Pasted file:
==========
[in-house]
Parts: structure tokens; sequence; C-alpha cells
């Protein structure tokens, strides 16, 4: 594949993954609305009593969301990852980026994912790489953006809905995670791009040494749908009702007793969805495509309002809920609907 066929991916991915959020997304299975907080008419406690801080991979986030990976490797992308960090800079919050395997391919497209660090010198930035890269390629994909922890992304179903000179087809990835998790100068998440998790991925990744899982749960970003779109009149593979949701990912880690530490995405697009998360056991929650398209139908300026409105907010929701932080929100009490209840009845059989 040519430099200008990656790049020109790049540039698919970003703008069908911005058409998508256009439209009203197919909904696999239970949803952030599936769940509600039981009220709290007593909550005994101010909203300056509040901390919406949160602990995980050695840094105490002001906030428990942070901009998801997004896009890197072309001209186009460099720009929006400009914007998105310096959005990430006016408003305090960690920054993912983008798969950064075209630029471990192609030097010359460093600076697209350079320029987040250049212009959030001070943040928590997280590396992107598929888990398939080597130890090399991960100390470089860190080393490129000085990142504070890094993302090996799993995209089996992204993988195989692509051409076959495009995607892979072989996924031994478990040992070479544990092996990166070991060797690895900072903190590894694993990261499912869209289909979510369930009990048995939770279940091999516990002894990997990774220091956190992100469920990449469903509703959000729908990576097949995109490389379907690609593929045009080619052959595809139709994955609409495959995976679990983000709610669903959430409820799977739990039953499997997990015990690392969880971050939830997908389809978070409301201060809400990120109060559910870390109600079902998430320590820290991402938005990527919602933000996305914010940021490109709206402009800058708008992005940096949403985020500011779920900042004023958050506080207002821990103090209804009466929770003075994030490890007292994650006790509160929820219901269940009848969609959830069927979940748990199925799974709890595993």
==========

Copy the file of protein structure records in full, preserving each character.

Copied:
[in-house]
Parts: structure tokens; sequence; C-alpha cells
């Protein structure tokens, strides 16, 4: 594949993954609305009593969301990852980026994912790489953006809905995670791009040494749908009702007793969805495509309002809920609907 066929991916991915959020997304299975907080008419406690801080991979986030990976490797992308960090800079919050395997391919497209660090010198930035890269390629994909922890992304179903000179087809990835998790100068998440998790991925990744899982749960970003779109009149593979949701990912880690530490995405697009998360056991929650398209139908300026409105907010929701932080929100009490209840009845059989 040519430099200008990656790049020109790049540039698919970003703008069908911005058409998508256009439209009203197919909904696999239970949803952030599936769940509600039981009220709290007593909550005994101010909203300056509040901390919406949160602990995980050695840094105490002001906030428990942070901009998801997004896009890197072309001209186009460099720009929006400009914007998105310096959005990430006016408003305090960690920054993912983008798969950064075209630029471990192609030097010359460093600076697209350079320029987040250049212009959030001070943040928590997280590396992107598929888990398939080597130890090399991960100390470089860190080393490129000085990142504070890094993302090996799993995209089996992204993988195989692509051409076959495009995607892979072989996924031994478990040992070479544990092996990166070991060797690895900072903190590894694993990261499912869209289909979510369930009990048995939770279940091999516990002894990997990774220091956190992100469920990449469903509703959000729908990576097949995109490389379907690609593929045009080619052959595809139709994955609409495959995976679990983000709610669903959430409820799977739990039953499997997990015990690392969880971050939830997908389809978070409301201060809400990120109060559910870390109600079902998430320590820290991402938005990527919602933000996305914010940021490109709206402009800058708008992005940096949403985020500011779920900042004023958050506080207002821990103090209804009466929770003075994030490890007292994650006790509160929820219901269940009848969609959830069927979940748990199925799974709890595993």